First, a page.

The study, which involved CT calcium testing in a large patient population, found that nearly two-thirds of adults ages 45 to 75 are either recommended or considered for statins by current guidelines. Almost half of these candidates have no coronary artery calcium, and their actual risk is much lower than the threshold suggested by the guidelines to consider statin therapy. The greatest reclassification was noted in those at an intermediate level of estimated risk by traditional risk factors.
The results showed that a CT coronary artery calcium scan can efficiently guide cost containment and reduce the need for costly medical therapy, including limiting high out-of-pocket expenditures, according to the Society of Cardiovascular Computed Tomography (SCCT).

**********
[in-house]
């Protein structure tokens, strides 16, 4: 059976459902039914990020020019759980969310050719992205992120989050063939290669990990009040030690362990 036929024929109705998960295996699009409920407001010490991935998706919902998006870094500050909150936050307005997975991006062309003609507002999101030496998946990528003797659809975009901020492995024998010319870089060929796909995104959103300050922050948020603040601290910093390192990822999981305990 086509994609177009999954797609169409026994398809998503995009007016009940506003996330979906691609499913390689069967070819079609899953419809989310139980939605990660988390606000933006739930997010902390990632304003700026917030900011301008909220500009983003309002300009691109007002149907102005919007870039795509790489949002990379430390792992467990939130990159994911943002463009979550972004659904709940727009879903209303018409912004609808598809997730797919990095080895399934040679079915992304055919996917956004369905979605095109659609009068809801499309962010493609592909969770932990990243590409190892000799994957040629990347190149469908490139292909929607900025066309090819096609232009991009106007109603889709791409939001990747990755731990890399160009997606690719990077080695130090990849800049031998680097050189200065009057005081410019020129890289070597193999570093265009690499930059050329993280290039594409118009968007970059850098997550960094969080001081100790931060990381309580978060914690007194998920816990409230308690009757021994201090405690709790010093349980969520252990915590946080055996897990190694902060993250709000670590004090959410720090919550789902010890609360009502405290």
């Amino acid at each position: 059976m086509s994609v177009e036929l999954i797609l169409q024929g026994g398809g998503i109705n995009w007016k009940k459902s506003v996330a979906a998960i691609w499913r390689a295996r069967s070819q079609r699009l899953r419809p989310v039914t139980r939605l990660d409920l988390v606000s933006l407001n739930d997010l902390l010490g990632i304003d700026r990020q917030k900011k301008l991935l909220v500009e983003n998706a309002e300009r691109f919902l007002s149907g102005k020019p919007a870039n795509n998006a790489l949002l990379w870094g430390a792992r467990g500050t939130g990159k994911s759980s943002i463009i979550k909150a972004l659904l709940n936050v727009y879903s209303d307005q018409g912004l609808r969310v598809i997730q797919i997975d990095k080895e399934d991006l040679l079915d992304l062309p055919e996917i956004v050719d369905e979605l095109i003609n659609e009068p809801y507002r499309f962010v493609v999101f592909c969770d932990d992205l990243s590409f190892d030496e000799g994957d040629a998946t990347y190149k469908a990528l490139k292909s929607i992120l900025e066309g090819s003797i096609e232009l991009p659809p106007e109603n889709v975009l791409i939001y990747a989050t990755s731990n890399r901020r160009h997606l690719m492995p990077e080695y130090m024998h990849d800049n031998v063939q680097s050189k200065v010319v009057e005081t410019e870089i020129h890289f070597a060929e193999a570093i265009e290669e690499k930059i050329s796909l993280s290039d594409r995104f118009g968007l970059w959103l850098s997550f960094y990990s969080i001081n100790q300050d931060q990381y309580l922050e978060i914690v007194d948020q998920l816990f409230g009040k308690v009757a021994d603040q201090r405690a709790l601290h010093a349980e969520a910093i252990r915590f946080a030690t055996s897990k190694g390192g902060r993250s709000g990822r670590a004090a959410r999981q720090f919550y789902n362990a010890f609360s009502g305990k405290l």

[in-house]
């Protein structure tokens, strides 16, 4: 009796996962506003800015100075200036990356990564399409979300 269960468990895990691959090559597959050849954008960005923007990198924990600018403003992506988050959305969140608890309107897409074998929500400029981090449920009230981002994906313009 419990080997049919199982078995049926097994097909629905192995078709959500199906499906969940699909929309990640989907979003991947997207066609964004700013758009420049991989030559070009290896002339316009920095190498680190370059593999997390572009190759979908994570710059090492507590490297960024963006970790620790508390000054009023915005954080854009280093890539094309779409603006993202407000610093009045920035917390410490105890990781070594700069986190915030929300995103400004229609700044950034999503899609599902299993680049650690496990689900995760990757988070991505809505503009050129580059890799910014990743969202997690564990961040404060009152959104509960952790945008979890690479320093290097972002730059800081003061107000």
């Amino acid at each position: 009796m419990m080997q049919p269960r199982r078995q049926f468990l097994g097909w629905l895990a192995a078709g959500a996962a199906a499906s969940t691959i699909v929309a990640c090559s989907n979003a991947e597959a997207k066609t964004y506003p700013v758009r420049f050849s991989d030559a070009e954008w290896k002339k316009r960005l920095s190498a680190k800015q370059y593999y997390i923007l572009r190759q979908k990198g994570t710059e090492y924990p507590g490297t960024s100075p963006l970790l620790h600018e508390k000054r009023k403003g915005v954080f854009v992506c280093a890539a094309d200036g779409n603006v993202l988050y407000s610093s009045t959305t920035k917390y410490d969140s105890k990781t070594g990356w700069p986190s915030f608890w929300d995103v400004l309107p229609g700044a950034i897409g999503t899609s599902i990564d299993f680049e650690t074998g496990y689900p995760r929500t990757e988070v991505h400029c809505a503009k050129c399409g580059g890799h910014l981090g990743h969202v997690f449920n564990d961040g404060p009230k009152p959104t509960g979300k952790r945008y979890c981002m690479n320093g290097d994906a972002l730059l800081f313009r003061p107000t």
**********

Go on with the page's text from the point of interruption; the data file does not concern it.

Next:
Coronary artery calcium (CAC) scoring has been used primarily to identify those at an increased risk of downstream events to guide appropriate medical therapy. However, the new data confirm that CAC also identifies those at a low risk of events, especially if they have a CAC score of 0.
The study could therefore significantly affect the physician-patient shared decision process regarding statin initiation for managing cardiovascular risk, added lead author Dr. Khurram Nasir from Baptist Health South Florida. Because the majority of patients are already candidates for statin therapy according to guidelines, the need to identify additional individuals for testing and preventive treatment becomes less compelling.
"We believe these risk-guided approaches can limit overtreatment at the population level," he added.
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